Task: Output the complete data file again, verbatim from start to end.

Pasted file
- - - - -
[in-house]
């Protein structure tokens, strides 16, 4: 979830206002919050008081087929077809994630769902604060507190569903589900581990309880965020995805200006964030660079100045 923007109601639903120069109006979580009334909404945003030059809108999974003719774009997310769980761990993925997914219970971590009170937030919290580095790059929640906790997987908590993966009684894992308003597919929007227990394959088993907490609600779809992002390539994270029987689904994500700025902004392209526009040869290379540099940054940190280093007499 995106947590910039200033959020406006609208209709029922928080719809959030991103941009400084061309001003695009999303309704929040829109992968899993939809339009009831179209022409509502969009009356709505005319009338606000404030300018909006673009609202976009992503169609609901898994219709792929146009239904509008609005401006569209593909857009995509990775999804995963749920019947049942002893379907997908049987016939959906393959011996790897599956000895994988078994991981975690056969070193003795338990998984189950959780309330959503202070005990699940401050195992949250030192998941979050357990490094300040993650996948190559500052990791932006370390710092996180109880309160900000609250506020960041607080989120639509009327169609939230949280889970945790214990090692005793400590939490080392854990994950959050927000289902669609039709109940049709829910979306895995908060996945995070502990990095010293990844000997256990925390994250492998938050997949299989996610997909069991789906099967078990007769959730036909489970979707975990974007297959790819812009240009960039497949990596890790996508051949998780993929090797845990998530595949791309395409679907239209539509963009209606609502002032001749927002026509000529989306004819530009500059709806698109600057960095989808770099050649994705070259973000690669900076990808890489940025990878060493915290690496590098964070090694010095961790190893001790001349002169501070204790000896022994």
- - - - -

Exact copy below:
[in-house]
């Protein structure tokens, strides 16, 4: 979830206002919050008081087929077809994630769902604060507190569903589900581990309880965020995805200006964030660079100045 923007109601639903120069109006979580009334909404945003030059809108999974003719774009997310769980761990993925997914219970971590009170937030919290580095790059929640906790997987908590993966009684894992308003597919929007227990394959088993907490609600779809992002390539994270029987689904994500700025902004392209526009040869290379540099940054940190280093007499 995106947590910039200033959020406006609208209709029922928080719809959030991103941009400084061309001003695009999303309704929040829109992968899993939809339009009831179209022409509502969009009356709505005319009338606000404030300018909006673009609202976009992503169609609901898994219709792929146009239904509008609005401006569209593909857009995509990775999804995963749920019947049942002893379907997908049987016939959906393959011996790897599956000895994988078994991981975690056969070193003795338990998984189950959780309330959503202070005990699940401050195992949250030192998941979050357990490094300040993650996948190559500052990791932006370390710092996180109880309160900000609250506020960041607080989120639509009327169609939230949280889970945790214990090692005793400590939490080392854990994950959050927000289902669609039709109940049709829910979306895995908060996945995070502990990095010293990844000997256990925390994250492998938050997949299989996610997909069991789906099967078990007769959730036909489970979707975990974007297959790819812009240009960039497949990596890790996508051949998780993929090797845990998530595949791309395409679907239209539509963009209606609502002032001749927002026509000529989306004819530009500059709806698109600057960095989808770099050649994705070259973000690669900076990808890489940025990878060493915290690496590098964070090694010095961790190893001790001349002169501070204790000896022994």